Activism is alive and well, and it’s not going away anytime soon. Aside from the tenacious determination of activists like Bill Ackman or Carl Icahn, apparently demand for activist strategies is growing, and institutional investors in particular are supporting them.

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More appetite for activism

FTI Consulting and Activist Insight worked together to conduct a survey of 24 activist firms and discovered that overall appetite for activism is on the rise. The firms surveyed have been involved in 1,200 campaigns in more than 10 countries all over the globe. They learned that already more than 300 companies were targeted by activists this year, compared to fewer that150 companies just five years ago.

It appears as if mergers and acquisitions will continue to be a favorite strategy of activists. Also activist investors now have billions and billions of dollars with which to target public companies.

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Activist Insight believes one of the reasons the number of activism campaigns has ballooned so dramatically in only five years is because of the rapidly increasing amount of funds activists have at their disposal. Activists expect the growth trend to continue, with only 4% suggesting that they expect funding for activism will decline.

Activists seeing to work together with companies

With more money comes the ability for activism campaigns to target companies with larger and larger market capitalizations. The survey indicated that the number of board seats activists have been seeking at companies with market caps of more than $10 billion in recent years has nearly doubled.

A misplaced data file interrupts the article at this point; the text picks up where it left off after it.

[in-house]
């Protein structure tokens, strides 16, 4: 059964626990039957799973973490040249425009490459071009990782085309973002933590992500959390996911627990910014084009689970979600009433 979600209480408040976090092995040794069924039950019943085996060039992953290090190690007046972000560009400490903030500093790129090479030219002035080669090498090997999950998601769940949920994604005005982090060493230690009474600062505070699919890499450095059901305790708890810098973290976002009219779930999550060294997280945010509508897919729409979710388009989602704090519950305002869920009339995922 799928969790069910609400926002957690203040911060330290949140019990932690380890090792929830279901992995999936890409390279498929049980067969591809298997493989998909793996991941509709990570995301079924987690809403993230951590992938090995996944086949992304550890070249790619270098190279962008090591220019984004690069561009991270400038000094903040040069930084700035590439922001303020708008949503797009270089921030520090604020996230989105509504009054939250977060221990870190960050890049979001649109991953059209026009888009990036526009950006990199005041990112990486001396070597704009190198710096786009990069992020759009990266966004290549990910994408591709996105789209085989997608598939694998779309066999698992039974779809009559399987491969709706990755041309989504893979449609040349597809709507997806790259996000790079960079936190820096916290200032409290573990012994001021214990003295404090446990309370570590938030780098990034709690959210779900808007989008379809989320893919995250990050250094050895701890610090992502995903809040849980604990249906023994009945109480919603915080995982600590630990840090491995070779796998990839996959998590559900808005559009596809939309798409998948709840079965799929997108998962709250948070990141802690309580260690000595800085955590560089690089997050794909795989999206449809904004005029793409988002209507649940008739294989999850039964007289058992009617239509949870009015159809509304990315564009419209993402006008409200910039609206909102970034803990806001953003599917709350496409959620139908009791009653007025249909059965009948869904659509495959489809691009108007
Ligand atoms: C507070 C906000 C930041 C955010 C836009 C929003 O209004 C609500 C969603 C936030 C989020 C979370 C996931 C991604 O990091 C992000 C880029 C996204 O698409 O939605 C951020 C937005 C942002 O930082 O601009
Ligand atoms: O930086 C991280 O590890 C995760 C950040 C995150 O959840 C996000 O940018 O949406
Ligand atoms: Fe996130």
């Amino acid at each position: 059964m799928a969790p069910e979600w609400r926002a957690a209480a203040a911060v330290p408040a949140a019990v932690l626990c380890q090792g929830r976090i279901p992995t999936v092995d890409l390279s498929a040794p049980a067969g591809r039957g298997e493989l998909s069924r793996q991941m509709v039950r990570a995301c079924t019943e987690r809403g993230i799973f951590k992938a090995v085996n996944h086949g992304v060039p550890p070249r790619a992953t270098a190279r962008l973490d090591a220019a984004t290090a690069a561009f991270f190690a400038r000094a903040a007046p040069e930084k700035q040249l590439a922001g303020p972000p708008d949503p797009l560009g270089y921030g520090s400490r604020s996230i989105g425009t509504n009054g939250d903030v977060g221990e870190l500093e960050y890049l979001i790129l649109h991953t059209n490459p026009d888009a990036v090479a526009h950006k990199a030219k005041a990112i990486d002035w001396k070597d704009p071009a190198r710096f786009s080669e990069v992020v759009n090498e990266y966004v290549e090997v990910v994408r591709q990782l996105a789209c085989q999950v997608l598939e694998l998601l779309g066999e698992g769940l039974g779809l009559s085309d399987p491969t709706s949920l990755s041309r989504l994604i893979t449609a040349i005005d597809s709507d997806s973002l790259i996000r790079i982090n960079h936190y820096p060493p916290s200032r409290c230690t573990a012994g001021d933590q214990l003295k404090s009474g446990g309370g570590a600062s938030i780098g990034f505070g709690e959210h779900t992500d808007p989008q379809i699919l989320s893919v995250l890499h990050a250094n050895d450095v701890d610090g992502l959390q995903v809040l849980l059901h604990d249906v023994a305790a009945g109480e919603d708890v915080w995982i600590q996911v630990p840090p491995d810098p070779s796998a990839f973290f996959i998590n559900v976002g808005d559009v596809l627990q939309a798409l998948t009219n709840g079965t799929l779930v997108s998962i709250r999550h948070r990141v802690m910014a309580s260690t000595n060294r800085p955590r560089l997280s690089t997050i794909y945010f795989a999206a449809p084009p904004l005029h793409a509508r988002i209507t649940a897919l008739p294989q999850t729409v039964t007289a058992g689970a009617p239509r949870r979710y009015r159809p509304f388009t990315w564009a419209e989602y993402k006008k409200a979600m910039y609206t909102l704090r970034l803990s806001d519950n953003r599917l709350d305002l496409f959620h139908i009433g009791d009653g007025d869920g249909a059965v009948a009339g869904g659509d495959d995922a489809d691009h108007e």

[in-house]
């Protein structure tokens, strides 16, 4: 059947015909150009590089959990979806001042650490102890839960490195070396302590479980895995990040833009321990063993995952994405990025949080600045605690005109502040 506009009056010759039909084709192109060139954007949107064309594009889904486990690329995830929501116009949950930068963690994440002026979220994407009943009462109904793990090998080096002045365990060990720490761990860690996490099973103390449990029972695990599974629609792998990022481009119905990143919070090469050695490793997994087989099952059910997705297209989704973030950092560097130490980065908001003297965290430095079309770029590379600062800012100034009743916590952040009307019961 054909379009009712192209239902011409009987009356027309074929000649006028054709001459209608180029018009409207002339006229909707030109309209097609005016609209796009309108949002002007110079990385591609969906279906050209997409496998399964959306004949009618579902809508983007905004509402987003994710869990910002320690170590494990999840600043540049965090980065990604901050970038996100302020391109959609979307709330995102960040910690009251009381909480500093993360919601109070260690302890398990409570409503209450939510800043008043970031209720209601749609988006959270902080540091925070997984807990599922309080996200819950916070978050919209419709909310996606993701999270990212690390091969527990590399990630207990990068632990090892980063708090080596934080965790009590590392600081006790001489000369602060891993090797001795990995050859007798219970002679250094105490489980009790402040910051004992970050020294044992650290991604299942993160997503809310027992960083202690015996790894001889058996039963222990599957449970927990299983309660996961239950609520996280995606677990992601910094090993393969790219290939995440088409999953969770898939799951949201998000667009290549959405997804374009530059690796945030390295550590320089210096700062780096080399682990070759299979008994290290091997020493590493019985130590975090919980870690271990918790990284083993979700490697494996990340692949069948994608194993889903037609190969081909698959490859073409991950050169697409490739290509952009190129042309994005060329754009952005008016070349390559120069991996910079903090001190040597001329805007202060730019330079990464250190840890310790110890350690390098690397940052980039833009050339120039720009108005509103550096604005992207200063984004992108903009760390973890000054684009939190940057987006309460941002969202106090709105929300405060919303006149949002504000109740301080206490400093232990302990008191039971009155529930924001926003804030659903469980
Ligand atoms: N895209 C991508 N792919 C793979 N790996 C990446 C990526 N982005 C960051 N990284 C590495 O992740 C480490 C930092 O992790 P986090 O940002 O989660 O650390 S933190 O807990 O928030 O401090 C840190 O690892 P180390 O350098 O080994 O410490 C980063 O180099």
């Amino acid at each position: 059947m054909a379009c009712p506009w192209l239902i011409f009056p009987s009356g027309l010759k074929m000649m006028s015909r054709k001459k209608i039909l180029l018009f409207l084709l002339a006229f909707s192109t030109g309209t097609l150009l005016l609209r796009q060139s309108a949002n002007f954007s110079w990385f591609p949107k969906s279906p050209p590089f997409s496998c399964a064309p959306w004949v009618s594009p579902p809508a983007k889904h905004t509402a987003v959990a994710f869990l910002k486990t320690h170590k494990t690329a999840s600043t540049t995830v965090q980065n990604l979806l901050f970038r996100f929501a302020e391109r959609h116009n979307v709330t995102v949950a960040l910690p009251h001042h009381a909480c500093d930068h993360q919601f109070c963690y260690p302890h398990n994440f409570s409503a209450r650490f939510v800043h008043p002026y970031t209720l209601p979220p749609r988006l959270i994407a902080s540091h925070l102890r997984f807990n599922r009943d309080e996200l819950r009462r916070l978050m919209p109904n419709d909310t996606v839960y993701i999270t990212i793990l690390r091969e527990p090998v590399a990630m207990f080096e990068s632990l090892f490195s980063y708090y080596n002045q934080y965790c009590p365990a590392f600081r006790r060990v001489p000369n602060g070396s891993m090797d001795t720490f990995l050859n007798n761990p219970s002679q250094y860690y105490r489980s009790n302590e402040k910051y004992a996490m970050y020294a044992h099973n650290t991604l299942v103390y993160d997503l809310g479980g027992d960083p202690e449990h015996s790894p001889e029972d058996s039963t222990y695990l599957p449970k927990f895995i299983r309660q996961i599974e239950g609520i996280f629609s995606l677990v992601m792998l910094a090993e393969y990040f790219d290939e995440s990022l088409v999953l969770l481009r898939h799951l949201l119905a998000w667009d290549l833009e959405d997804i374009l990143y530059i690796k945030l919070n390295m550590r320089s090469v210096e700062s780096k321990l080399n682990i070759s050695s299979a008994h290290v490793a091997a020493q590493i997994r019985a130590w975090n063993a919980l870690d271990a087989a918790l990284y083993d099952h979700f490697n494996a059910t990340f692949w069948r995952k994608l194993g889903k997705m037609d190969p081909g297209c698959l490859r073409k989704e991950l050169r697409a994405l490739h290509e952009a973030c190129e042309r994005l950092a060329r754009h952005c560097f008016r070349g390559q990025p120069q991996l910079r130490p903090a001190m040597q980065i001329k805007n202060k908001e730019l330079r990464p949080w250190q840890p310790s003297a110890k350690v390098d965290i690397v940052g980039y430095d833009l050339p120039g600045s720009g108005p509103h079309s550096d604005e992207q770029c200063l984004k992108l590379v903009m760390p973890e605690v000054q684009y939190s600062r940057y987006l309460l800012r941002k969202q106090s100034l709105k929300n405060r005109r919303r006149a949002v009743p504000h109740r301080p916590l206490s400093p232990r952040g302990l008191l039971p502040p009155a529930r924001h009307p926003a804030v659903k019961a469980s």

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Unsurprisingly, the more money investors sink into activist funds, the more activists are encouraged to seek even more capital. Most funds with a main or partial focus on activism are planning t raise more capital within the next year or so:

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Institutional investors are in activists' corner

As Wall Street becomes more and more comfortable with activism, institutional investors and pension funds are starting to align themselves with activists. In some cases, institutions are even partnering with activist investors in their campaigns, according to FTI and Activist Insight.

"Recent examples of institutions and activists working together include Relational and CalSTRS in Timken," pointed out Steven Balet, Managing Director and activism specialist in the Strategic Communications segment at FTI Consulting. "However, the real activity is the kind of behind-the-scenes collaboration as  seen with ValueAct and two large mutual fund institutions in the Microsoft situation. We anticipate that this type of cooperation will only grow in prevalence."

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Activists far prefer to partner with institutional investors or pension funds rather than other activists. Institutions and funds make important partners for activists because they will vote their big stakes in favor of the activist. Interestingly, FTI and Activist Insight discovered that it seems some institutional investors are tipping off activists to stocks they think could be helped.

Activism moves to Canada, Europe

While activism largely started in the U.S., many activist firms are starting to see the U.S. market as being too crowded, so they're looking overseas for more targets, especially in Canada and Europe.

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Activist Insight and FTI found that activism in Canada and Europe appears to have declined since 2012, but their survey results indicate that this trend could reverse next year. They also report that more than half of the funds they surveyed named the U.K. and Canada as the areas where they were considering launching future campaigns. Other countries that were popular include Australia, the Netherlands, Denmark, France and Switzerland.

Graphics in this article are courtesy FTI Consulting and Activist Insight.

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